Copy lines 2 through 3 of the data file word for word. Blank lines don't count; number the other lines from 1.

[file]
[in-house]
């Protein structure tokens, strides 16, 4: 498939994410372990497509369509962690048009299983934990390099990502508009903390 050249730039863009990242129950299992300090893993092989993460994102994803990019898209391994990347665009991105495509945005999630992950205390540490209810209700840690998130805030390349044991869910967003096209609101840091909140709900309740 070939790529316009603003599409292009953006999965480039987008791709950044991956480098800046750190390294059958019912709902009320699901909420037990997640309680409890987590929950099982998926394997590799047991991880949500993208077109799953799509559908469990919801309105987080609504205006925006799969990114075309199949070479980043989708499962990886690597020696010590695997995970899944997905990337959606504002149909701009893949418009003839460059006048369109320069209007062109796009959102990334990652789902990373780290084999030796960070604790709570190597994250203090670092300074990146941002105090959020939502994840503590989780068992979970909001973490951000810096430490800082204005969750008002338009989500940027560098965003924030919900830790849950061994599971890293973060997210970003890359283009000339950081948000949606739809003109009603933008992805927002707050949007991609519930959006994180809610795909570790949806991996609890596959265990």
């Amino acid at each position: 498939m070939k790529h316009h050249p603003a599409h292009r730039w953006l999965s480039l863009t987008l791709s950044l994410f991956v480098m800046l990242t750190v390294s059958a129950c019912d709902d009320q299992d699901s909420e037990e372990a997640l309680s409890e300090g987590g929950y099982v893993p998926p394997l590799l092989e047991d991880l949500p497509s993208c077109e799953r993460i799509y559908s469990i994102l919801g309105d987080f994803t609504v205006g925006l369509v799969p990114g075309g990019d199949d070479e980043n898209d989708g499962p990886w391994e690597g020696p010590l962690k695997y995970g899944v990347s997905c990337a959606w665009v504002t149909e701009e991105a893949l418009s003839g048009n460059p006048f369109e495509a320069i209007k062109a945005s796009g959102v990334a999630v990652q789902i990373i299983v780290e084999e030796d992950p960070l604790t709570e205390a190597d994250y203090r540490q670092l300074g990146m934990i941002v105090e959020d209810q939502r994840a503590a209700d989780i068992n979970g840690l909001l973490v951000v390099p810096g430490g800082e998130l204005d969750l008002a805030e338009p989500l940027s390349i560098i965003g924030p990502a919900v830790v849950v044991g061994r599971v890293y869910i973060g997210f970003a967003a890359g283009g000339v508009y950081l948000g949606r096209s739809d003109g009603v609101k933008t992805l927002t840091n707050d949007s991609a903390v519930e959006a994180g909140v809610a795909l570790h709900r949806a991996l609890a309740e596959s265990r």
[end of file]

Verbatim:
């Protein structure tokens, strides 16, 4: 498939994410372990497509369509962690048009299983934990390099990502508009903390 050249730039863009990242129950299992300090893993092989993460994102994803990019898209391994990347665009991105495509945005999630992950205390540490209810209700840690998130805030390349044991869910967003096209609101840091909140709900309740 070939790529316009603003599409292009953006999965480039987008791709950044991956480098800046750190390294059958019912709902009320699901909420037990997640309680409890987590929950099982998926394997590799047991991880949500993208077109799953799509559908469990919801309105987080609504205006925006799969990114075309199949070479980043989708499962990886690597020696010590695997995970899944997905990337959606504002149909701009893949418009003839460059006048369109320069209007062109796009959102990334990652789902990373780290084999030796960070604790709570190597994250203090670092300074990146941002105090959020939502994840503590989780068992979970909001973490951000810096430490800082204005969750008002338009989500940027560098965003924030919900830790849950061994599971890293973060997210970003890359283009000339950081948000949606739809003109009603933008992805927002707050949007991609519930959006994180809610795909570790949806991996609890596959265990």
């Amino acid at each position: 498939m070939k790529h316009h050249p603003a599409h292009r730039w953006l999965s480039l863009t987008l791709s950044l994410f991956v480098m800046l990242t750190v390294s059958a129950c019912d709902d009320q299992d699901s909420e037990e372990a997640l309680s409890e300090g987590g929950y099982v893993p998926p394997l590799l092989e047991d991880l949500p497509s993208c077109e799953r993460i799509y559908s469990i994102l919801g309105d987080f994803t609504v205006g925006l369509v799969p990114g075309g990019d199949d070479e980043n898209d989708g499962p990886w391994e690597g020696p010590l962690k695997y995970g899944v990347s997905c990337a959606w665009v504002t149909e701009e991105a893949l418009s003839g048009n460059p006048f369109e495509a320069i209007k062109a945005s796009g959102v990334a999630v990652q789902i990373i299983v780290e084999e030796d992950p960070l604790t709570e205390a190597d994250y203090r540490q670092l300074g990146m934990i941002v105090e959020d209810q939502r994840a503590a209700d989780i068992n979970g840690l909001l973490v951000v390099p810096g430490g800082e998130l204005d969750l008002a805030e338009p989500l940027s390349i560098i965003g924030p990502a919900v830790v849950v044991g061994r599971v890293y869910i973060g997210f970003a967003a890359g283009g000339v508009y950081l948000g949606r096209s739809d003109g009603v609101k933008t992805l927002t840091n707050d949007s991609a903390v519930e959006a994180g909140v809610a795909l570790h709900r949806a991996l609890a309740e596959s265990r």